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Week and Whirling Dervish Ceremonies in KONYA ,Turkey.
great Turkish philosopher and poet Mevlana Celaleddin-i
Rumi was commemorated on the 733th anniversary of his
death with ceremonies held on 07-17 December in Konya.
During the special “Mevlana Week” a series
of conferences, meetings, panels and theatrical performances
were held to promote various aspects of Mevlana's life.
As a result of the philosophies of Mevlana, Haci Bektas-i
Veli, Yunus Emre and other spiritual leaders, an atmosphere
of peace has provided in Anatolia, the cradle of civilization.
Mevlana can be thought of as not only a great mystic,
poet and philosopher, but also one who demonstrated
great tolerance for people of all faiths.
Every December foreign and Turkish tourists go to Konya
to commemorate the death of Mevlana Celaleddin-i Rumi,
who died on December 17, 1273. He is better known as
the founder of the order of the Whirling Dervishes.
was born in 1207 in Bakh (in present day Afghanistan).
Mevlana's father, Bahaddin Veled, left his homeland
to escape the persecution of the Moguls. He first went
with his family to Mecca and Medina and then to Asia
Minor, seeking protection and asylum. Finally the family
arrived in Konya in 1228 at the invitation of the Seljuk
Sultan Alaeddin Keykubat. Bahaddin Veled, known as the
“chief of all the learned” in Konya, became
highly respected among the Seljuks. When he died in
1231, his son Mevlana was 24 years old. After Bahaddin's
death, his followers and students began to gather around
Mevlana. They regarded him as the sole intellectual
and spiritual heir, and a source of inspiration. In
the following years, Mevlana became a teacher in the
schools of Konya. As a scholar and theologian, he became
even more popular than his father.
In 1244 Mevlana met the dervish Þems-i Tebriz,
or Shemseddin of Tabriz. This meeting marked the beginning
of a great mystic love between the two men. The influence
of Shemseddin changed the once sober-minded theologian,
Mevlana, into an ecstatic mystic. He neglected his work
in order to have meditative sessions with Shemseddin,
which often lasted weeks.
Mevlana's family and also his students and disciples
disapproved of this relationship. Shemseddin finally
had to flee from Konya. Mevlana suffered greatly and
tried all ways to locate him. In the end Mevlana's sons
brought Shemseddin back to Konya. However after his
return, the attitude of Mevlana's family and of his
disciples toward Shemseddin did not change. Around 1247
he disappeared again and was never found. Speculations
indicate, that he might even have been murdered.
After Shemseddin disappeared,
Mevlana chose Selahaddin Zerkubi as his spiritual confidant
until he died 10 years later. Zerkubi was succeeded
by Hüsameddin Çelebi, who was of Kurdish
origin. Mevlana dictated his major work. This six-volume
work, known as the “Mesnevi” consists of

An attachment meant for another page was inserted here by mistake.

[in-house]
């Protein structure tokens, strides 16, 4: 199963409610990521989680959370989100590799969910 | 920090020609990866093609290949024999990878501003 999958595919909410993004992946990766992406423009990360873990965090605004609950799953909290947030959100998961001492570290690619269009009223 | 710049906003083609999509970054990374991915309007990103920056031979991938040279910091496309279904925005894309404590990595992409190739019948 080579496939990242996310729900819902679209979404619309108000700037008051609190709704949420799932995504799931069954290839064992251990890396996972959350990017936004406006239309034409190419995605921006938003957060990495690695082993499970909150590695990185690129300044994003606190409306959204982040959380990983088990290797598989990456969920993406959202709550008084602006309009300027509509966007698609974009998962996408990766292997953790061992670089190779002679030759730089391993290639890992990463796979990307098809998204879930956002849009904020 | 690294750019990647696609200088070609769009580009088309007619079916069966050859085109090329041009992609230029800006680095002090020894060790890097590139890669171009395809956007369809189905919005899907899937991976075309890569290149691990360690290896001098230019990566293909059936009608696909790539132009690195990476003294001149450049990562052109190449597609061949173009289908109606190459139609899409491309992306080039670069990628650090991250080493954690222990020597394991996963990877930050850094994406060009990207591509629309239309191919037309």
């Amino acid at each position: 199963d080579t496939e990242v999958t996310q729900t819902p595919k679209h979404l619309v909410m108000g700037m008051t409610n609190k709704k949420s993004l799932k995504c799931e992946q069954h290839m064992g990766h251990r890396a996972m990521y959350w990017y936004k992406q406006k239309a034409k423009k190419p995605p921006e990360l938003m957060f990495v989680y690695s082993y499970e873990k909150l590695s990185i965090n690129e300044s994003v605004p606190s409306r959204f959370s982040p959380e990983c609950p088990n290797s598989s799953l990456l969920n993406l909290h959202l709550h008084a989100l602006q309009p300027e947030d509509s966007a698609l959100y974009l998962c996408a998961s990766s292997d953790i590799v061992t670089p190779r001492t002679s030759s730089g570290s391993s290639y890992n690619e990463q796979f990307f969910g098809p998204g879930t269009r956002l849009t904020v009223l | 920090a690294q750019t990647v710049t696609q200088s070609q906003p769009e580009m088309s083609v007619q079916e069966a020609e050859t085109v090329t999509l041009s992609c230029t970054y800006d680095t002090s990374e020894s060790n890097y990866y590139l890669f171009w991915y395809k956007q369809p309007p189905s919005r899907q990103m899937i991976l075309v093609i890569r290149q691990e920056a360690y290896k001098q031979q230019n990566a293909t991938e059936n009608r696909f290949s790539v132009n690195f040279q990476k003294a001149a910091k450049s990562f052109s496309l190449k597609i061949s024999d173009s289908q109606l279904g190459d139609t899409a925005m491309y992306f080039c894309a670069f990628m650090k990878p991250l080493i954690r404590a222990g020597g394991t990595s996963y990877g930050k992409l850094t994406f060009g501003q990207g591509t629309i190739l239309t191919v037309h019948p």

26,000 verses. It begins with the words, “Listen
to the reed flute -- talking about separation..”.
The reed flute (ney) plays a special role in the ritual
of the Mevlevi order. The Mesnevi, a masterpiece of
Islamic mystic literature was written in verse, and
included philosophical, mystical and spiritual messages.
On December 17, 1273, Mevlana Celaleddin-i Rumi died
The ritual dance of his followers,
more commonly known as the Whirling Dervishes, symbolizes
a release from earthly ties, which liberates the soul
and prepares it for union with the divine.
The dance consists of three parts, which represent the
stages of reaching, seeing, and uniting with God. In
the first stage, the dancers whirl three times accompanied
by the mournful sound of the ney. During the second
part, they remove their coats. This symbolizes the release
of the soul from earthly concerns. Then they slowly
begin to whirl with their right hands palms up and left
hands palms down. This gesture indicates: “What
we receive from God we give to man, while we have nothing
Their whirling movement represents the earth revolving
on its axis and their rotation around the hall symbolizes
the earth orbiting the sun. In the final part of the
dance, the sheik enters, the rhythm becomes more rapid
and the dancers are more frenzied. Then the flute signals
the moment of man's union with God.
Actually Mevlana did not found the Mevlana order. It
was established in his name after his death by his son
Sultan Veled, himself an important poet. The Mevlevi
sect has lost its former importance. Only in December
Konya becomes the center of the Mevlana celebrations.
Nearly 10,000 Tourists visit the Mevlana Museum in Konya
Nearly ten thousand Turkish and foreign tourists visited
the Mevlana Museum in Konya during Mevlana Week. Curator
Erdoðan Erol said that the number had increased
considerably this year. Mevlana devoted himself to the
pursuit of Sufi mysticism, in which field he was justly
regarded as a supreme master. He was the spiritual founder
of the Mevlevi order of whirling dervishes. His most
important work, as mentioned above, is the Mesnevi,
a vast compendium of Sufi lore and doctrine, interspersed
with fables and anecdotes. It is especially remarkable
for its insight into the laws of physics and psychology.
Second to this is the Divan-ý Þems-i Tebriz,
a collection of lyric poems (gazels) dedicated to his
spiritual guide, Shemseddin of Tabriz.
here for more info about Whirling Dervishs, sema,rumi,
Mevlana,semazen, sufi, sufism, music dance in Istanbul,
Konya, Divan, Dervish, Semazen Museum, Galata, Taksim,
Dervishes Tourneurs et Hurleurs Istanbul, Estambul,
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